The freshman senator from Florida once again has spoken a deep truth with elegance and clarity.  

In Costa Rica there are two rivers that meet near a highway bridge -- one called the Río Sucio (dirty river) the other, the Río Claro (clear river).  From the bridge one can observe that the mucky brown water and the clean water remain separate as they flow side-by-side.

After a certain distance the two rivers, which appear to effortlessly coexist, suddenly converge and become one color.  Though it temporarily seems possible for them to remain separate, it is inevitable that the two distinct, recognizable rivers combine to create one indistinguishable flow.

Some political phenomena are the same way.  U.S. Senate candidate Abraham Lincoln asserted in his now-famous "House Divided" speech that the United States could not "endure, permanently, half slave and half free."  Lincoln believed that the forces behind abolition and those pushing for the expansion of slavery were too powerful and too dynamic to be confined by state borders or latitudinal lines.

While we take Lincoln's words for granted today, the prevailing wisdom for generations had been that the states could remain divided over the slave question.  The Missouri Compromise, Dred Scott decision, and Kansas-Nebraska Act were attempts to keep the murky and clear waters flowing separately.  Even Lincoln's Democratic opponent in 1860, Stephen Douglas, believed the "Union [could] exist forever divided into free and slave states."

Lincoln knew better.  He realized the efforts made to maintain a half-slave, half-free country did not achieve neutrality, but rather one side was gaining advantage over the other.  Eventually the waters would have to combine.

Senator Marco Rubio made an analogous assertion on Senate floor just after that body had voted to raise the debt ceiling.  Rubio, who had given several powerful speeches throughout the debate, had saved his most profound sentiments for last.

He painted a picture of two Americas.  One of a powerful, effectively limitless welfare state where the government acts as guarantor of prosperity and driver of the economy.  The other of an America where government is a protector of rights and thereby allows the opportunity-seeking citizenry to create prosperity and drive the economy.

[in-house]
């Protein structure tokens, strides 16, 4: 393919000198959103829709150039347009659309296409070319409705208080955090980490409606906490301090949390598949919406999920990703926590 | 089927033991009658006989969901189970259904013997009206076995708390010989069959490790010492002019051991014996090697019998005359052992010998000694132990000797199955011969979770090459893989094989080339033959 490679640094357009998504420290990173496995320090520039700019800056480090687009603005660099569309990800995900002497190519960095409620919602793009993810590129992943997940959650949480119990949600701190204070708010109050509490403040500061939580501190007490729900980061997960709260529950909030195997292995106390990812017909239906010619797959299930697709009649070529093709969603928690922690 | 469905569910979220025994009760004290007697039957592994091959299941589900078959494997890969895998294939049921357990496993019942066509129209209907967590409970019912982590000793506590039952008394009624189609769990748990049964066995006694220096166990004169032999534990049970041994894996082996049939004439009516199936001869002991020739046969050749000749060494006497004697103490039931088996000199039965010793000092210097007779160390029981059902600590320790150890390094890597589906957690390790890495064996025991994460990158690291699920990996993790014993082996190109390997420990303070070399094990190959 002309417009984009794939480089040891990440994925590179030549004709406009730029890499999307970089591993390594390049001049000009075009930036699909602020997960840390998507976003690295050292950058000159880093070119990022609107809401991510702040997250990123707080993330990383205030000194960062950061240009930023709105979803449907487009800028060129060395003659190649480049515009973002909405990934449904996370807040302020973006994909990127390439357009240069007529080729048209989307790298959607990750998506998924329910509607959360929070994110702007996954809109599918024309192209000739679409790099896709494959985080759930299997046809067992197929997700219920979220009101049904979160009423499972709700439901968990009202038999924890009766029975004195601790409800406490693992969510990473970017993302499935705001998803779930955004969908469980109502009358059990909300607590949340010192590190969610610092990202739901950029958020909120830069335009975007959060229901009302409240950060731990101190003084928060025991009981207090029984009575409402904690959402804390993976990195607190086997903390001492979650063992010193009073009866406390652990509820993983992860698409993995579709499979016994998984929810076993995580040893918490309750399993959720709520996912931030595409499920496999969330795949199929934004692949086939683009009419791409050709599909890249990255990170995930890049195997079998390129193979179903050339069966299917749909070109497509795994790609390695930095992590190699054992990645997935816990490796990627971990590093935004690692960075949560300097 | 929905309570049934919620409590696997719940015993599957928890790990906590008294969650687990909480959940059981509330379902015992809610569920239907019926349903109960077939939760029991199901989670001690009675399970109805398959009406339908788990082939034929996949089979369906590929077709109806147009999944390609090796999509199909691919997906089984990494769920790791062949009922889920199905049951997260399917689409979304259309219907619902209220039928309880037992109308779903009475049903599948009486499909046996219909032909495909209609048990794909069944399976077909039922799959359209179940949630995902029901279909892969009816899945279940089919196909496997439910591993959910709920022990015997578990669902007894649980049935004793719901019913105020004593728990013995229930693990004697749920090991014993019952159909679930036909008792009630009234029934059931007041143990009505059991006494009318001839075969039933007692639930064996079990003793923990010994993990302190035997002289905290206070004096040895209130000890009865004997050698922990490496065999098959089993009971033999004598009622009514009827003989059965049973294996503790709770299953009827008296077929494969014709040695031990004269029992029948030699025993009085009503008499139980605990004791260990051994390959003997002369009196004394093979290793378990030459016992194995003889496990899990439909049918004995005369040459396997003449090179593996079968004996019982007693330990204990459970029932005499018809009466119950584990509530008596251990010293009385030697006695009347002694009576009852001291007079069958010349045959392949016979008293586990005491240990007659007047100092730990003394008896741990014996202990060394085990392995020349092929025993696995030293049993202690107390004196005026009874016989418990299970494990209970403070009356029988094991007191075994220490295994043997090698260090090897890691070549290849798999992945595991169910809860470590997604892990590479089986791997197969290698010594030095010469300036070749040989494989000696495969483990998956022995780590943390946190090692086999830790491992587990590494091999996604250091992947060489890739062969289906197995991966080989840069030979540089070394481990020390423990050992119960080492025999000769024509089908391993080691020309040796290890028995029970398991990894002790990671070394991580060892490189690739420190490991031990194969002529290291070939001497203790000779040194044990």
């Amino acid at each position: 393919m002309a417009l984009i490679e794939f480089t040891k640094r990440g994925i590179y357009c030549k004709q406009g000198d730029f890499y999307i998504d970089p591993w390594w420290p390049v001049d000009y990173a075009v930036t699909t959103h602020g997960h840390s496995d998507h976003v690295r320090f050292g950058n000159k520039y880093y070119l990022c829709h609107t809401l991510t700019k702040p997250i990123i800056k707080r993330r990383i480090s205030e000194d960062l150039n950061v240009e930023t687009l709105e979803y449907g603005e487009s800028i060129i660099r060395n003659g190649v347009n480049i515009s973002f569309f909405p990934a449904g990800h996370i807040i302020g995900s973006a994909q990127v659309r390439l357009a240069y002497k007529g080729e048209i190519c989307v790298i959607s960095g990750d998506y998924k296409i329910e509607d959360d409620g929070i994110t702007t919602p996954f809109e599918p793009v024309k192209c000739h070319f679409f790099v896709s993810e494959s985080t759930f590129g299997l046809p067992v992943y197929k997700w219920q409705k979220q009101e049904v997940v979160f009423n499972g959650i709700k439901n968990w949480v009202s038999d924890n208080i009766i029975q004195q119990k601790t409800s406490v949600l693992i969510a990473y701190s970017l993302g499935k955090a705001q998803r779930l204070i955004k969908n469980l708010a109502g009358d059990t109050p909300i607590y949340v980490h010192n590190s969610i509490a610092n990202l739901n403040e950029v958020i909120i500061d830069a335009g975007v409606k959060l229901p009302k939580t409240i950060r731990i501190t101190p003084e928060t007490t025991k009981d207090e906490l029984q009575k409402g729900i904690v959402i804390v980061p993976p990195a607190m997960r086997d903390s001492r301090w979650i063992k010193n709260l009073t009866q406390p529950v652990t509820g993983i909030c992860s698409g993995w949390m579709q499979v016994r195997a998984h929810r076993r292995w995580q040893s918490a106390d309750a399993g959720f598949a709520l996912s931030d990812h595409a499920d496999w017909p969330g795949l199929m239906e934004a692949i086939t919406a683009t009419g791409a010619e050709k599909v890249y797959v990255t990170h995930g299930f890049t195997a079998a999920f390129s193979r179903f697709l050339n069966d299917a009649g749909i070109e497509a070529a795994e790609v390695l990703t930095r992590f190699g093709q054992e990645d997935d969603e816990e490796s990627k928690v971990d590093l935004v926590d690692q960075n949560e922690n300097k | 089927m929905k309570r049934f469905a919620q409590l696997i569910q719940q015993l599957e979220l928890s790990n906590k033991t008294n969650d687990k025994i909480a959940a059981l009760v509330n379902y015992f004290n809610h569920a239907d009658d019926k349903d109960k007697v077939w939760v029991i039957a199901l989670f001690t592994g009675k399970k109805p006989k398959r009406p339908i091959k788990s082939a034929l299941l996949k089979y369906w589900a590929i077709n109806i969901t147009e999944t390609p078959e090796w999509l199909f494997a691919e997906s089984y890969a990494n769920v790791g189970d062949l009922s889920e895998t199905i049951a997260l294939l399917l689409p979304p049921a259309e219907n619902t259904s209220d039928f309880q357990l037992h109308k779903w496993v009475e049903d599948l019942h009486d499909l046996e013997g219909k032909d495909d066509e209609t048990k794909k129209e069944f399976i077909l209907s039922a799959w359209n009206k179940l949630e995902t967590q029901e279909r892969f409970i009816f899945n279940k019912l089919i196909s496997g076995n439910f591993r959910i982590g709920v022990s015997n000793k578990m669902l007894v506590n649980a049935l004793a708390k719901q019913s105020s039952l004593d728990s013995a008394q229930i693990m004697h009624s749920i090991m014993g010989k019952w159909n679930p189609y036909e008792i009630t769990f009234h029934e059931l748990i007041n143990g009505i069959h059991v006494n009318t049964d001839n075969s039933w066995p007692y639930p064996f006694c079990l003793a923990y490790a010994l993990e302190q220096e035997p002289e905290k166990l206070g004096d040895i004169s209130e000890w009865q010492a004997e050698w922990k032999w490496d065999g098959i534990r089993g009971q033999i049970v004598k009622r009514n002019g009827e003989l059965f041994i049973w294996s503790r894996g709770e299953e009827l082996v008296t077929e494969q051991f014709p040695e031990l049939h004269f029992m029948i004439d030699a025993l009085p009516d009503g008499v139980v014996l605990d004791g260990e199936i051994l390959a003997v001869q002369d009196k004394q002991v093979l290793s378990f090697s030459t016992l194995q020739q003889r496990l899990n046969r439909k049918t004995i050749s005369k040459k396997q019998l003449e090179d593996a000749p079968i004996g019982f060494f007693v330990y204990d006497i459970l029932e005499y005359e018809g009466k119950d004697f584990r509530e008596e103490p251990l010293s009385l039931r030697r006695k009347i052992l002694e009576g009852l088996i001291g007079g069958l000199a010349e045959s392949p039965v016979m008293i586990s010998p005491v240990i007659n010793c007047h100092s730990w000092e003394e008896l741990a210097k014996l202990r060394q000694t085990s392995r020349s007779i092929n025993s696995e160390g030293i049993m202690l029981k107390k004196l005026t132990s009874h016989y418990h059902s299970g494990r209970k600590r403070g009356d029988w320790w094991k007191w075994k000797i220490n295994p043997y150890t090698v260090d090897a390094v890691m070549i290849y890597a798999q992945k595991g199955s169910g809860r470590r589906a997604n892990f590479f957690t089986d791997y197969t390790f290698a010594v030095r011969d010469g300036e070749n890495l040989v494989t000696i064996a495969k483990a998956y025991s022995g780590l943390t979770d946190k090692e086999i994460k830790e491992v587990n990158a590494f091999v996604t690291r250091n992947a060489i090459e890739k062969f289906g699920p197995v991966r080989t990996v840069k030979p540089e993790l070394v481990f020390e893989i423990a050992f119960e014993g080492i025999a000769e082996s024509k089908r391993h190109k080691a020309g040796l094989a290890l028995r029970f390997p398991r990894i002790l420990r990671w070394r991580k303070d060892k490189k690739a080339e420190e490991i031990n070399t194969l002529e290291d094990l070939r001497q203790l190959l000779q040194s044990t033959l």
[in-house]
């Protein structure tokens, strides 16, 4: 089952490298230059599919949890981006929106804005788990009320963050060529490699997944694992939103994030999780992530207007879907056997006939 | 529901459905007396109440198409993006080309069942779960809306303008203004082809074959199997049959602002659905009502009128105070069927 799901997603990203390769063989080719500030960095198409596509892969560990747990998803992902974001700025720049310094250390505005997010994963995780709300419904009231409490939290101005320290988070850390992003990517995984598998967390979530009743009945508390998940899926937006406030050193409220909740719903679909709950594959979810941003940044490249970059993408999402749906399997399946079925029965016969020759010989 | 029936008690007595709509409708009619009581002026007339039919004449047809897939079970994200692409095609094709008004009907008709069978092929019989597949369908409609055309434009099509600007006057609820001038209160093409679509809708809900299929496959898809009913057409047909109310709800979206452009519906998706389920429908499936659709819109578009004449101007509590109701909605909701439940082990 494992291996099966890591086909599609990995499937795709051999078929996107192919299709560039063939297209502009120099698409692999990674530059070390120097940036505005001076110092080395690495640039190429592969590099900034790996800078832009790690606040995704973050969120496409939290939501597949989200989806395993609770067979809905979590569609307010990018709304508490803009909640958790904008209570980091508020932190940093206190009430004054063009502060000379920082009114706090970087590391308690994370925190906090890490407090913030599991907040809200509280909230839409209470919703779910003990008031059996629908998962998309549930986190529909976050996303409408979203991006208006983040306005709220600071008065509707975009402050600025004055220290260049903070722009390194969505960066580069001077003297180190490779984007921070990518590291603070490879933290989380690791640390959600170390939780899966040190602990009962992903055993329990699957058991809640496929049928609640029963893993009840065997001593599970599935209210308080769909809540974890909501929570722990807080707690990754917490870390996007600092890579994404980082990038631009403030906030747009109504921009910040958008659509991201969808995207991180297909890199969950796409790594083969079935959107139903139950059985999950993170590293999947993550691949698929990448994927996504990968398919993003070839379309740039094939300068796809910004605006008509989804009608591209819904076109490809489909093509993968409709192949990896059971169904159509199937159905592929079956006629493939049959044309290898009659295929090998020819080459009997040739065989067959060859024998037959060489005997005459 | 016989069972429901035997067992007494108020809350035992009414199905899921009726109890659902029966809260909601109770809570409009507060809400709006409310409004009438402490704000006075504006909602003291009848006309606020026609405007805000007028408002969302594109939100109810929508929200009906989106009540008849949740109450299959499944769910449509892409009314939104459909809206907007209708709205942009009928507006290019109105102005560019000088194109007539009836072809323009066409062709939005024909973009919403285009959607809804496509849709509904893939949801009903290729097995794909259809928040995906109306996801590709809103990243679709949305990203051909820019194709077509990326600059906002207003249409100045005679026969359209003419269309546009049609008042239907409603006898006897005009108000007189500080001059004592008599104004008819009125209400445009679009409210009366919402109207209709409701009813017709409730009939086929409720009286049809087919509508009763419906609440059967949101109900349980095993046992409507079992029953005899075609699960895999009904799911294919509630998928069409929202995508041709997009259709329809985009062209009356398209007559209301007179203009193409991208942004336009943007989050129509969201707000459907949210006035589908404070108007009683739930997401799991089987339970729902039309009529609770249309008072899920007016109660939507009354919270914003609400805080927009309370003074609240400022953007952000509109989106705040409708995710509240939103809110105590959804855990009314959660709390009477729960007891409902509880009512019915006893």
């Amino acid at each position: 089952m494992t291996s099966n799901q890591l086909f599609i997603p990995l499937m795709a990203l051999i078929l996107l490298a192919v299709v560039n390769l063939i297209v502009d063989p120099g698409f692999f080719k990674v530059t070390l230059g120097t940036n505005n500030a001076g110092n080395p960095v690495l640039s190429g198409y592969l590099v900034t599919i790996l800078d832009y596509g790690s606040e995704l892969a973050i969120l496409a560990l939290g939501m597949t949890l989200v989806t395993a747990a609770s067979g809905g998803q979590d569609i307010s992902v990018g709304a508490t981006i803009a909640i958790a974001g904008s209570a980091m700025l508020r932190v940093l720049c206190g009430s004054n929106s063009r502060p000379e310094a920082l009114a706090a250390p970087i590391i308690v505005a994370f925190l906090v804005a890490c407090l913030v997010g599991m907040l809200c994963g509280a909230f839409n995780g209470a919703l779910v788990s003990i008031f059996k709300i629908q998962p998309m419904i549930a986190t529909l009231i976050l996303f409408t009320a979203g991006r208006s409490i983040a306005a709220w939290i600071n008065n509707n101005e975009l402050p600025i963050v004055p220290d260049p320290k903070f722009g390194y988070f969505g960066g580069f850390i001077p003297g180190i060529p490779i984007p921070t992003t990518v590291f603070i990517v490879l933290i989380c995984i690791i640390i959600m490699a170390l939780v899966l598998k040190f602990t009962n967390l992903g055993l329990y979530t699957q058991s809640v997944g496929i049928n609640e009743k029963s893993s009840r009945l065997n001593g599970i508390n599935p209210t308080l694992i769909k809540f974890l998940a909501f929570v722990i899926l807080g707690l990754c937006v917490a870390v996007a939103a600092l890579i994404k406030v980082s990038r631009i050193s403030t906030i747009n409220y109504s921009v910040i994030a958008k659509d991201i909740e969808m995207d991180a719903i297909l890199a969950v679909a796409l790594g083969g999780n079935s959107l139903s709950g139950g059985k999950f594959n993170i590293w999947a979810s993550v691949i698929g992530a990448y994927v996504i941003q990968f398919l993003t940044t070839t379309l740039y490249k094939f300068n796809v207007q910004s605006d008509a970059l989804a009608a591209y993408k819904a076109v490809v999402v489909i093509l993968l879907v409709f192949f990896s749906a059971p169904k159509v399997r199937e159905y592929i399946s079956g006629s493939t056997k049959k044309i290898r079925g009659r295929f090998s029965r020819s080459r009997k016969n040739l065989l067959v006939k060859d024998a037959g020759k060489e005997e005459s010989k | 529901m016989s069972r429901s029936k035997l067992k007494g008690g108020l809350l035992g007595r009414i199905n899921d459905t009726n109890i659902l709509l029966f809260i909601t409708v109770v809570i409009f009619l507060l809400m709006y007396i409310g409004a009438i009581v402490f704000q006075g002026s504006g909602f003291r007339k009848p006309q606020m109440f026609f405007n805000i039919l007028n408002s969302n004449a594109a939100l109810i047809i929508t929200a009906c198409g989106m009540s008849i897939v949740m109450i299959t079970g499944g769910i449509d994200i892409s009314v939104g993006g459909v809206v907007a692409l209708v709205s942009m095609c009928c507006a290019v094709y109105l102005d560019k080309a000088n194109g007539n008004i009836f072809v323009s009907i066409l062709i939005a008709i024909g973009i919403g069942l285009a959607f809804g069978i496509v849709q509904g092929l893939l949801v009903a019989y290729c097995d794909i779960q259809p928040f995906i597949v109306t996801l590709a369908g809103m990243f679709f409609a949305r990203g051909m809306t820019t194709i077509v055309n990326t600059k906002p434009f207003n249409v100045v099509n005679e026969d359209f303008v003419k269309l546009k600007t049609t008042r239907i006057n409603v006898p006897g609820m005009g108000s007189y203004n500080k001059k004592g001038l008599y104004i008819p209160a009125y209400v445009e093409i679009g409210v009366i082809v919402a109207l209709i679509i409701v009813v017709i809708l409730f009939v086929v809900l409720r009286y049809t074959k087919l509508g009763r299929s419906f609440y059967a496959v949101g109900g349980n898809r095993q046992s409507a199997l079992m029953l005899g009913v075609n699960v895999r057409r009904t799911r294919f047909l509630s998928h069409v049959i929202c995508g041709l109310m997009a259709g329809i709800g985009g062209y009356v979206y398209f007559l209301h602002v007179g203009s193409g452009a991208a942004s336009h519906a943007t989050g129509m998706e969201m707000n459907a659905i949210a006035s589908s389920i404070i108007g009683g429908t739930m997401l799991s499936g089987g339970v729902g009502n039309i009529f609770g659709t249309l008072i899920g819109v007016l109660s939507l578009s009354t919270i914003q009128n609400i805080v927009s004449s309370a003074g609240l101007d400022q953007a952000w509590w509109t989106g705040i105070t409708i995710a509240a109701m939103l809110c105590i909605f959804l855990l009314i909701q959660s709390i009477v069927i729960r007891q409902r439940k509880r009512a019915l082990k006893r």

These visions have wrestled for control for roughly 80 years.  Despite efforts to stop it, from the time of the New Deal until today America has steadily marched from government of rights to a government of guarantees (with brief slowdowns during the Reagan presidency and the early part of the Gingrich Congress).  The recent acceleration toward a "government of guarantees" is why the Tea Party exists.  The Tea Party is a national reawakening to the fact that America can become "all one thing," or unfortunately "all the other."

In our modern politics it is stylish to suggest that both visions can coexist indefinitely.  Most notably, President Obama rose to power on the platitudinal idea of "red" and "blue" state unity.  Rubio resists this notion.

These are two very different version of America and two very different types of solutions.  And ultimately we may find that between these two points, there may not be a middle ground.  And that in fact as a nation and as a people we must decide what we want the role of government to be in America.

Like Lincoln, Rubio recognizes the incompatibility of the competing visions of government.

That incompatibility is why, for the so many conservatives, the Boehner plan and the final debt ceiling bill were unacceptable.  Though advanced as a middle ground by the media and political classes, neither deal made a discernible change to our current course.  Both deals left the scope of government unchanged and, at best, postponed insolvency by a few days (literally).

The few House Republicans who opposed the Boehner plan had one thing in common: each recognized the line between the two visions of government.  As a nation we would either continue on our present path toward bankruptcy (at some variation of velocity) or we would not.

Once that line became clear, the Jim Jordan* and Tim Huelscamps of Congress were unfazed by pressure to deliver Speaker Boehner a "win" because they did not chase party approval.  The cadre of accusatory cable news hosts didn't matter because the goal was not to curry media favor.  Those few Tea Party conservatives had chosen which America they wanted and would not throw their support behind the opposing vision.

Unfortunately, too few of our elected representatives stood with the 22 Boehner-plan no-votes.  Some believed that the political fallout would be too damaging.  Others buckled under other pressures.  Still others appear not to see the inevitable -- that the waters cannot run endlessly separate, that one vision will eventually and inescapably win out and that we must choose (and the sooner the better).

Senator Rubio described the choice as "generational," though that likely sells the decision short.  Choosing between the two visions of government he describes is not merely generational, but foundational and thus will affect untold generations.

*Corrected